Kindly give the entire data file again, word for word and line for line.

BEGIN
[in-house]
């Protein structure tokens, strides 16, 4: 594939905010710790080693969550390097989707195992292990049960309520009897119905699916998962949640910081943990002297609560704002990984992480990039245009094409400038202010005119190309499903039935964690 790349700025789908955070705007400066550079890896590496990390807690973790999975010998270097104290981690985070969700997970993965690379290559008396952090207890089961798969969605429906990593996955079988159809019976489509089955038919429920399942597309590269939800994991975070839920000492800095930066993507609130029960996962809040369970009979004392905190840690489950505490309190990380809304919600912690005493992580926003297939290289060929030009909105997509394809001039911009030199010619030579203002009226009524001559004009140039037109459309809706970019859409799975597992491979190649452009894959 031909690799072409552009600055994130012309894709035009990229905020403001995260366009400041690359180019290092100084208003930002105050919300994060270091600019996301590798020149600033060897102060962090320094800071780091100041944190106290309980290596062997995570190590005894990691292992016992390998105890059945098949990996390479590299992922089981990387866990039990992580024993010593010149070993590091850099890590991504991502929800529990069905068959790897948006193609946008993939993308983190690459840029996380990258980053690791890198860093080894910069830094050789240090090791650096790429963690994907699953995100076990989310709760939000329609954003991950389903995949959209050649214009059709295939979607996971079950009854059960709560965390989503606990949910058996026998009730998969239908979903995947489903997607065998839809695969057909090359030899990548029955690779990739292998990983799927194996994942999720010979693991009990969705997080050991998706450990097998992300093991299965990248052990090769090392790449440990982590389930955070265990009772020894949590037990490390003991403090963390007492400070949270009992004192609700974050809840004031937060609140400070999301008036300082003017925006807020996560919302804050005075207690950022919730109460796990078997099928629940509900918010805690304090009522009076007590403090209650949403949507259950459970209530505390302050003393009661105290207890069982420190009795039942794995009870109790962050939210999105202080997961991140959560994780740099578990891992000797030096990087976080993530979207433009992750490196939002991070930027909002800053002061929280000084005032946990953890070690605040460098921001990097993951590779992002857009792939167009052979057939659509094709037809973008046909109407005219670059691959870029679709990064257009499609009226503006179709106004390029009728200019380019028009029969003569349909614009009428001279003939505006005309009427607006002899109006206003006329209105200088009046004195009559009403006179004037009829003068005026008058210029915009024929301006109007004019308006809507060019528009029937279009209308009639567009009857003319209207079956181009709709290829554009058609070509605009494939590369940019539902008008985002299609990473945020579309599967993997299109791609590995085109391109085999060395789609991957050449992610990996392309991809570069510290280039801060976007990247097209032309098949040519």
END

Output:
[in-house]
């Protein structure tokens, strides 16, 4: 594939905010710790080693969550390097989707195992292990049960309520009897119905699916998962949640910081943990002297609560704002990984992480990039245009094409400038202010005119190309499903039935964690 790349700025789908955070705007400066550079890896590496990390807690973790999975010998270097104290981690985070969700997970993965690379290559008396952090207890089961798969969605429906990593996955079988159809019976489509089955038919429920399942597309590269939800994991975070839920000492800095930066993507609130029960996962809040369970009979004392905190840690489950505490309190990380809304919600912690005493992580926003297939290289060929030009909105997509394809001039911009030199010619030579203002009226009524001559004009140039037109459309809706970019859409799975597992491979190649452009894959 031909690799072409552009600055994130012309894709035009990229905020403001995260366009400041690359180019290092100084208003930002105050919300994060270091600019996301590798020149600033060897102060962090320094800071780091100041944190106290309980290596062997995570190590005894990691292992016992390998105890059945098949990996390479590299992922089981990387866990039990992580024993010593010149070993590091850099890590991504991502929800529990069905068959790897948006193609946008993939993308983190690459840029996380990258980053690791890198860093080894910069830094050789240090090791650096790429963690994907699953995100076990989310709760939000329609954003991950389903995949959209050649214009059709295939979607996971079950009854059960709560965390989503606990949910058996026998009730998969239908979903995947489903997607065998839809695969057909090359030899990548029955690779990739292998990983799927194996994942999720010979693991009990969705997080050991998706450990097998992300093991299965990248052990090769090392790449440990982590389930955070265990009772020894949590037990490390003991403090963390007492400070949270009992004192609700974050809840004031937060609140400070999301008036300082003017925006807020996560919302804050005075207690950022919730109460796990078997099928629940509900918010805690304090009522009076007590403090209650949403949507259950459970209530505390302050003393009661105290207890069982420190009795039942794995009870109790962050939210999105202080997961991140959560994780740099578990891992000797030096990087976080993530979207433009992750490196939002991070930027909002800053002061929280000084005032946990953890070690605040460098921001990097993951590779992002857009792939167009052979057939659509094709037809973008046909109407005219670059691959870029679709990064257009499609009226503006179709106004390029009728200019380019028009029969003569349909614009009428001279003939505006005309009427607006002899109006206003006329209105200088009046004195009559009403006179004037009829003068005026008058210029915009024929301006109007004019308006809507060019528009029937279009209308009639567009009857003319209207079956181009709709290829554009058609070509605009494939590369940019539902008008985002299609990473945020579309599967993997299109791609590995085109391109085999060395789609991957050449992610990996392309991809570069510290280039801060976007990247097209032309098949040519």